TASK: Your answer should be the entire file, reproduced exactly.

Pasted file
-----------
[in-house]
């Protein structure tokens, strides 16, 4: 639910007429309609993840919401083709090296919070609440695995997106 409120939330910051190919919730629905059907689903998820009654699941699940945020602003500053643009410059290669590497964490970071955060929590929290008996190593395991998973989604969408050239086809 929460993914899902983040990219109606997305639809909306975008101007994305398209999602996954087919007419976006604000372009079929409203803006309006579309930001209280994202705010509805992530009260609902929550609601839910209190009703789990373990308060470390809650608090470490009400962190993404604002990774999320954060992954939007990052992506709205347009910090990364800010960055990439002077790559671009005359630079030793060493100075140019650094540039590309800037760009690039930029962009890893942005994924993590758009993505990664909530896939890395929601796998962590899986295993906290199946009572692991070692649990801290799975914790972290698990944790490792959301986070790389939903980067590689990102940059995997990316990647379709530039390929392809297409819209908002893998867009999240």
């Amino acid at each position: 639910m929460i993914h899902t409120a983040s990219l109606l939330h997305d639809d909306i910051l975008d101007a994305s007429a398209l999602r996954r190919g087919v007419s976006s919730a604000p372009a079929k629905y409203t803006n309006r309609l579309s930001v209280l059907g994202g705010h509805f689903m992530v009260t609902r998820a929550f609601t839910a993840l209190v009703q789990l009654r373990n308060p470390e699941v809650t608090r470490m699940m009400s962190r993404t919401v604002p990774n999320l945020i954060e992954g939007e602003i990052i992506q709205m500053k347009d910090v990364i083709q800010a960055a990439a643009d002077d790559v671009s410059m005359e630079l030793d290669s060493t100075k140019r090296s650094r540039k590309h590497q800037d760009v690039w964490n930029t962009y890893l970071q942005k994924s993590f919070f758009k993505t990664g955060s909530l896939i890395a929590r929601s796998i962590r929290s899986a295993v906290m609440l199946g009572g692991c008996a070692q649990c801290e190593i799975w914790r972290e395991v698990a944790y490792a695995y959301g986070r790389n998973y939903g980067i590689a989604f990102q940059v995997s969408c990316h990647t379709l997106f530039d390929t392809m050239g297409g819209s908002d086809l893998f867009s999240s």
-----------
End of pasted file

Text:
[in-house]
């Protein structure tokens, strides 16, 4: 639910007429309609993840919401083709090296919070609440695995997106 409120939330910051190919919730629905059907689903998820009654699941699940945020602003500053643009410059290669590497964490970071955060929590929290008996190593395991998973989604969408050239086809 929460993914899902983040990219109606997305639809909306975008101007994305398209999602996954087919007419976006604000372009079929409203803006309006579309930001209280994202705010509805992530009260609902929550609601839910209190009703789990373990308060470390809650608090470490009400962190993404604002990774999320954060992954939007990052992506709205347009910090990364800010960055990439002077790559671009005359630079030793060493100075140019650094540039590309800037760009690039930029962009890893942005994924993590758009993505990664909530896939890395929601796998962590899986295993906290199946009572692991070692649990801290799975914790972290698990944790490792959301986070790389939903980067590689990102940059995997990316990647379709530039390929392809297409819209908002893998867009999240």
């Amino acid at each position: 639910m929460i993914h899902t409120a983040s990219l109606l939330h997305d639809d909306i910051l975008d101007a994305s007429a398209l999602r996954r190919g087919v007419s976006s919730a604000p372009a079929k629905y409203t803006n309006r309609l579309s930001v209280l059907g994202g705010h509805f689903m992530v009260t609902r998820a929550f609601t839910a993840l209190v009703q789990l009654r373990n308060p470390e699941v809650t608090r470490m699940m009400s962190r993404t919401v604002p990774n999320l945020i954060e992954g939007e602003i990052i992506q709205m500053k347009d910090v990364i083709q800010a960055a990439a643009d002077d790559v671009s410059m005359e630079l030793d290669s060493t100075k140019r090296s650094r540039k590309h590497q800037d760009v690039w964490n930029t962009y890893l970071q942005k994924s993590f919070f758009k993505t990664g955060s909530l896939i890395a929590r929601s796998i962590r929290s899986a295993v906290m609440l199946g009572g692991c008996a070692q649990c801290e190593i799975w914790r972290e395991v698990a944790y490792a695995y959301g986070r790389n998973y939903g980067i590689a989604f990102q940059v995997s969408c990316h990647t379709l997106f530039d390929t392809m050239g297409g819209s908002d086809l893998f867009s999240s």